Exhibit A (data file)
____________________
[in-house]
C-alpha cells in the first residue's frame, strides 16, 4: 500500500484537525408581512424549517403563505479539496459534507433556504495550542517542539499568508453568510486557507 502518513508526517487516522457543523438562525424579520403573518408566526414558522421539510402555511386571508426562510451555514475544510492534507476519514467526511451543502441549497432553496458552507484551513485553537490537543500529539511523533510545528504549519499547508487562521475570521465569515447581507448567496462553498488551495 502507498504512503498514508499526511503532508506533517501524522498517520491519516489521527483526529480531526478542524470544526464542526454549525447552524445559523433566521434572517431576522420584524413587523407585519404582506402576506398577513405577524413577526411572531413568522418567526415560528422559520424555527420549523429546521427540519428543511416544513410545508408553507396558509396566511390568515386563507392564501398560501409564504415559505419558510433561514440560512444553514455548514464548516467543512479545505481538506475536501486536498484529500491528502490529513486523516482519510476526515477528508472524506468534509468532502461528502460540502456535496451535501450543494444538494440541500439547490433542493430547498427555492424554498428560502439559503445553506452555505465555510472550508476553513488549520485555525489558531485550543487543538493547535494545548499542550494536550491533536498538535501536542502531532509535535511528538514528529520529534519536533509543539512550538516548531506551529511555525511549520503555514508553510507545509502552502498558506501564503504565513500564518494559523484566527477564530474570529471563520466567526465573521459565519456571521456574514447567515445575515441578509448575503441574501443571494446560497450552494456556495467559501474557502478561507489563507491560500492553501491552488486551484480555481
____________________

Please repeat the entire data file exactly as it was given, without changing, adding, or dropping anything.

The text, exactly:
[in-house]
C-alpha cells in the first residue's frame, strides 16, 4: 500500500484537525408581512424549517403563505479539496459534507433556504495550542517542539499568508453568510486557507 502518513508526517487516522457543523438562525424579520403573518408566526414558522421539510402555511386571508426562510451555514475544510492534507476519514467526511451543502441549497432553496458552507484551513485553537490537543500529539511523533510545528504549519499547508487562521475570521465569515447581507448567496462553498488551495 502507498504512503498514508499526511503532508506533517501524522498517520491519516489521527483526529480531526478542524470544526464542526454549525447552524445559523433566521434572517431576522420584524413587523407585519404582506402576506398577513405577524413577526411572531413568522418567526415560528422559520424555527420549523429546521427540519428543511416544513410545508408553507396558509396566511390568515386563507392564501398560501409564504415559505419558510433561514440560512444553514455548514464548516467543512479545505481538506475536501486536498484529500491528502490529513486523516482519510476526515477528508472524506468534509468532502461528502460540502456535496451535501450543494444538494440541500439547490433542493430547498427555492424554498428560502439559503445553506452555505465555510472550508476553513488549520485555525489558531485550543487543538493547535494545548499542550494536550491533536498538535501536542502531532509535535511528538514528529520529534519536533509543539512550538516548531506551529511555525511549520503555514508553510507545509502552502498558506501564503504565513500564518494559523484566527477564530474570529471563520466567526465573521459565519456571521456574514447567515445575515441578509448575503441574501443571494446560497450552494456556495467559501474557502478561507489563507491560500492553501491552488486551484480555481